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40 years ago today, the last men to walk on the surface of the moon blasted off and headed for home. Apollo 17 was the last of the Apollo missions to the moon, a feat we have not ventured to repeat since.
After three days exploring the Taurus-Littrow lunar valley, Apollo 17 astronauts Eugene Cernan (pictured above) and Harrison Schmitt lit the engine on the upper (ascent) stage of their lunar module "Challenger" and launched off the surface at 5:55 p.m. EST (2255 GMT) on Dec. 14, 1972. The word "Ignition" which was voiced by Schmitt was the last words ever spoken by man on the surface of the moon.
Schmidt was also the first geologist and professional scientist to fly on an manned NASA mission. Eugene Cernan, commander of the mission was the last human to leave a footprint on the surface and with his words "Lets get off" an era came to an end.
Raspberry Pi, an ARM based micro computer that runs Linux, has seen a huge surge in its user base since its release. The reason for this is no doubt its price point of $35, which gets you a fully capable Linux machine with 512mb of memory, USB, Ethernet, and SD Storage. Well the Pi just got cheaper, with the model A costing a mere $25.
The Raspberry Pi model A is a slimmed down version of the model B. The model A features only 256mb of memory, and lacks an ethernet chip and jack. The Raspberry Pi Foundation did this because they know that not all projects will need the networking hardware and that by removing the Ethernet chip, they save 200mA of power consumption [video][/video]with the model A consuming just 100mA of power.
The model A has not yet been released for sales yet, but some boards did wind up in the hands of Limor Fried of Adafruit Industries as well as Pete Wood of Design Spark. Both of whom has released videos covering the new little ARM board.
Skywatchers across the globe are in for a major treat tonight as the Geminid meteor shower peaks tonight along with a new unnamed meteor shower. With the moon at its new phase tonight the skies will be as dark as possible for the breathtaking event which is expected to produce around 100 "shooting stars" an hour.
To view the event you simply need to lay on your back and watch the constellation of Gemini. The meteors will seem to magically appear from that constellation. The action will be taking place all night with things really heating up starting at 10:00 local time and going into full effect around 2am. "Meteors from the new shower (if any) will be visible in the early evening, with the Geminids making their appearance later on and lasting until dawn," Bill Cooke, head of NASA's Meteoroid Environment Office, said in a statement.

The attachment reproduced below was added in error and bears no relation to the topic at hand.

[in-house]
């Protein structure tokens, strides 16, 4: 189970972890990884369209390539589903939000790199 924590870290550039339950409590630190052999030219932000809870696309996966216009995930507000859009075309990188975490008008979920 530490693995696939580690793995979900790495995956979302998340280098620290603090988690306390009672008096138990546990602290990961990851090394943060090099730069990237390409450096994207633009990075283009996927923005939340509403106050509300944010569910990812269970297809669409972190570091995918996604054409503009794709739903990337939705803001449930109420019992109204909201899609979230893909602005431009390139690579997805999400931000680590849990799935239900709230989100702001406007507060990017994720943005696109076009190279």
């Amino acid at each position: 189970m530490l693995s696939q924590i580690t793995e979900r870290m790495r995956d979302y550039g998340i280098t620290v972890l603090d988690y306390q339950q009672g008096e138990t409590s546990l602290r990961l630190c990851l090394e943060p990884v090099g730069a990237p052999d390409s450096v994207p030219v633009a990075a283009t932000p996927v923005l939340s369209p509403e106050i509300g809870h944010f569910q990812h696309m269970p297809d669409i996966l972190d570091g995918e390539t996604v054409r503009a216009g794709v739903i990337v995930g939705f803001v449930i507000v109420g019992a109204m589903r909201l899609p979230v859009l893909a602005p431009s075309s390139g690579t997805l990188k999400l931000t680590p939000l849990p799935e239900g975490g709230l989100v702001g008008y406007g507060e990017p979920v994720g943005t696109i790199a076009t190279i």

For those of you unfortunate enough to have cloudy skies tonight like me, NASA will host a live web chat overnight from 11 p.m. to 3 a.m. EST (0400 to 0800 GMT), complete with live video of streaking meteors captured by a special camera at NASA's Marshall Space Flight Center in Huntsville, Ala. It will all happen here:
A couple of months ago, we reported that a team of physicists were going to see if The Matrix were more real than meets the eye - well, we've gotten a little further now and another team of physicists have found another way to experiment if we're all living within a computer.
There has been a philosophical thought experiment that has for quite some time shown that it is more likely that we're actually living in a machine - yes, that the real world is not so "real". This theory goes onto a path that any civilisation which would get as far as a 'post-human' stage would end up with the ability to run simulations on the scale of a universe. Considering the scale of what is out there, billions of stars, suns, worlds, and more - it is not only possible, but it is likely that it has already happened.
Then we tumble further down the rabbit hole, and it is statistically possible that we're (the human race, our universe) is within a chain of simulations within simulations. Inception springs to mind, so does The Matrix. The alternative to this is that we are the first civilisation, within the first universe - and this is virtually impossible.
Caltech engineers have developed a cheap X-ray technology that will allow it to see through solid materials. The engineers, Ali Hajimiri and Kaushik Sengupta, have tweaked silicon microchips to emit terahertz waves. These high power waves can go through solid materials and send back an image of what is inside.